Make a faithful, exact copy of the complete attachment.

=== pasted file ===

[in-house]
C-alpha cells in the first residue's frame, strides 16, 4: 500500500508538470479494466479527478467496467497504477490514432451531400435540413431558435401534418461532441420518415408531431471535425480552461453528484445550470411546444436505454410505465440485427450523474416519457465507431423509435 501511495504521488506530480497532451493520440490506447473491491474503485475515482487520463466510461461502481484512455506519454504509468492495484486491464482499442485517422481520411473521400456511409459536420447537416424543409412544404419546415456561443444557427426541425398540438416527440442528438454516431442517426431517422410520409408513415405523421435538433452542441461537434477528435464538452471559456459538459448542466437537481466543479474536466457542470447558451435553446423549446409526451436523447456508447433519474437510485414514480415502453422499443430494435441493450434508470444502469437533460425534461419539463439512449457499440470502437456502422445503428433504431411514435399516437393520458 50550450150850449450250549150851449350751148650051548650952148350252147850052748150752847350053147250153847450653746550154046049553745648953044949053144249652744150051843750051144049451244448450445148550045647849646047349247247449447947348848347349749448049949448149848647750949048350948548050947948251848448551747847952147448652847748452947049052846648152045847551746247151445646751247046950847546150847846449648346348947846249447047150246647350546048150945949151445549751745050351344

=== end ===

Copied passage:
[in-house]
C-alpha cells in the first residue's frame, strides 16, 4: 500500500508538470479494466479527478467496467497504477490514432451531400435540413431558435401534418461532441420518415408531431471535425480552461453528484445550470411546444436505454410505465440485427450523474416519457465507431423509435 501511495504521488506530480497532451493520440490506447473491491474503485475515482487520463466510461461502481484512455506519454504509468492495484486491464482499442485517422481520411473521400456511409459536420447537416424543409412544404419546415456561443444557427426541425398540438416527440442528438454516431442517426431517422410520409408513415405523421435538433452542441461537434477528435464538452471559456459538459448542466437537481466543479474536466457542470447558451435553446423549446409526451436523447456508447433519474437510485414514480415502453422499443430494435441493450434508470444502469437533460425534461419539463439512449457499440470502437456502422445503428433504431411514435399516437393520458 50550450150850449450250549150851449350751148650051548650952148350252147850052748150752847350053147250153847450653746550154046049553745648953044949053144249652744150051843750051144049451244448450445148550045647849646047349247247449447947348848347349749448049949448149848647750949048350948548050947948251848448551747847952147448652847748452947049052846648152045847551746247151445646751247046950847546150847846449648346348947846249447047150246647350546048150945949151445549751745050351344